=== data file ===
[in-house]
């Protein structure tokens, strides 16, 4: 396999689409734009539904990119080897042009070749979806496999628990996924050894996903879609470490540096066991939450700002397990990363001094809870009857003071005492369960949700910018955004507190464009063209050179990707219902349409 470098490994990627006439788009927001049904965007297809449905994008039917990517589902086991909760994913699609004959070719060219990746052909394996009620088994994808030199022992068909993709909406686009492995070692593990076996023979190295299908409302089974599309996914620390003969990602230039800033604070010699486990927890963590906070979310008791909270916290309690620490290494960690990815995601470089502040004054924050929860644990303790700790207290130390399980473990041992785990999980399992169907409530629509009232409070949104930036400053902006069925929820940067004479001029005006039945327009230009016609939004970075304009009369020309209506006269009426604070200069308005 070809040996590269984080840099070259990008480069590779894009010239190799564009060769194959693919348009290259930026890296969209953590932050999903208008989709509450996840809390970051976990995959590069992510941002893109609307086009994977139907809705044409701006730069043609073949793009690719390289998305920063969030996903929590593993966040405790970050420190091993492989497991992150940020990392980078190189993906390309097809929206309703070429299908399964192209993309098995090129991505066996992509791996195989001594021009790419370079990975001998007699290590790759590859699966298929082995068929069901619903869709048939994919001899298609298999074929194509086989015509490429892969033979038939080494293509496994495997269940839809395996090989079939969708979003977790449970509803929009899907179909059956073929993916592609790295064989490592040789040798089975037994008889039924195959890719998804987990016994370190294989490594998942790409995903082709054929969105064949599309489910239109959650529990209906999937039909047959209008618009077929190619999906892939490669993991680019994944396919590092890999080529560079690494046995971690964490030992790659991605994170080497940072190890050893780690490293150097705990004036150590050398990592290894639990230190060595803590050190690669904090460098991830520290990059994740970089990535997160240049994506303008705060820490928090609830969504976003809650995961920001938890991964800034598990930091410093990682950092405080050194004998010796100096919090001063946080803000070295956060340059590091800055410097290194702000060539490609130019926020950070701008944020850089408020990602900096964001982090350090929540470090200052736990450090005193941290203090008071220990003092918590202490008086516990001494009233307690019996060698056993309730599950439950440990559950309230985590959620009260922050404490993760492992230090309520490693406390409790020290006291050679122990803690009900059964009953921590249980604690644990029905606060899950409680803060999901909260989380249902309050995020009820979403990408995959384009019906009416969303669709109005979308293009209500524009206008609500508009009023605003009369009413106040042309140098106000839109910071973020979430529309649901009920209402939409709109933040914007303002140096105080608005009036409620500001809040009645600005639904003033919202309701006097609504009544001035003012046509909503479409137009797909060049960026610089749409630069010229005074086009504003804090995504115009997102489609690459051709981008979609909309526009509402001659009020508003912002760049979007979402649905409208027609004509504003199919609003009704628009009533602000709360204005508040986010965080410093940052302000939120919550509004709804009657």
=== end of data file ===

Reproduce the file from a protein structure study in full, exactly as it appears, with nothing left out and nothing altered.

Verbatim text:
[in-house]
């Protein structure tokens, strides 16, 4: 396999689409734009539904990119080897042009070749979806496999628990996924050894996903879609470490540096066991939450700002397990990363001094809870009857003071005492369960949700910018955004507190464009063209050179990707219902349409 470098490994990627006439788009927001049904965007297809449905994008039917990517589902086991909760994913699609004959070719060219990746052909394996009620088994994808030199022992068909993709909406686009492995070692593990076996023979190295299908409302089974599309996914620390003969990602230039800033604070010699486990927890963590906070979310008791909270916290309690620490290494960690990815995601470089502040004054924050929860644990303790700790207290130390399980473990041992785990999980399992169907409530629509009232409070949104930036400053902006069925929820940067004479001029005006039945327009230009016609939004970075304009009369020309209506006269009426604070200069308005 070809040996590269984080840099070259990008480069590779894009010239190799564009060769194959693919348009290259930026890296969209953590932050999903208008989709509450996840809390970051976990995959590069992510941002893109609307086009994977139907809705044409701006730069043609073949793009690719390289998305920063969030996903929590593993966040405790970050420190091993492989497991992150940020990392980078190189993906390309097809929206309703070429299908399964192209993309098995090129991505066996992509791996195989001594021009790419370079990975001998007699290590790759590859699966298929082995068929069901619903869709048939994919001899298609298999074929194509086989015509490429892969033979038939080494293509496994495997269940839809395996090989079939969708979003977790449970509803929009899907179909059956073929993916592609790295064989490592040789040798089975037994008889039924195959890719998804987990016994370190294989490594998942790409995903082709054929969105064949599309489910239109959650529990209906999937039909047959209008618009077929190619999906892939490669993991680019994944396919590092890999080529560079690494046995971690964490030992790659991605994170080497940072190890050893780690490293150097705990004036150590050398990592290894639990230190060595803590050190690669904090460098991830520290990059994740970089990535997160240049994506303008705060820490928090609830969504976003809650995961920001938890991964800034598990930091410093990682950092405080050194004998010796100096919090001063946080803000070295956060340059590091800055410097290194702000060539490609130019926020950070701008944020850089408020990602900096964001982090350090929540470090200052736990450090005193941290203090008071220990003092918590202490008086516990001494009233307690019996060698056993309730599950439950440990559950309230985590959620009260922050404490993760492992230090309520490693406390409790020290006291050679122990803690009900059964009953921590249980604690644990029905606060899950409680803060999901909260989380249902309050995020009820979403990408995959384009019906009416969303669709109005979308293009209500524009206008609500508009009023605003009369009413106040042309140098106000839109910071973020979430529309649901009920209402939409709109933040914007303002140096105080608005009036409620500001809040009645600005639904003033919202309701006097609504009544001035003012046509909503479409137009797909060049960026610089749409630069010229005074086009504003804090995504115009997102489609690459051709981008979609909309526009509402001659009020508003912002760049979007979402649905409208027609004509504003199919609003009704628009009533602000709360204005508040986010965080410093940052302000939120919550509004709804009657």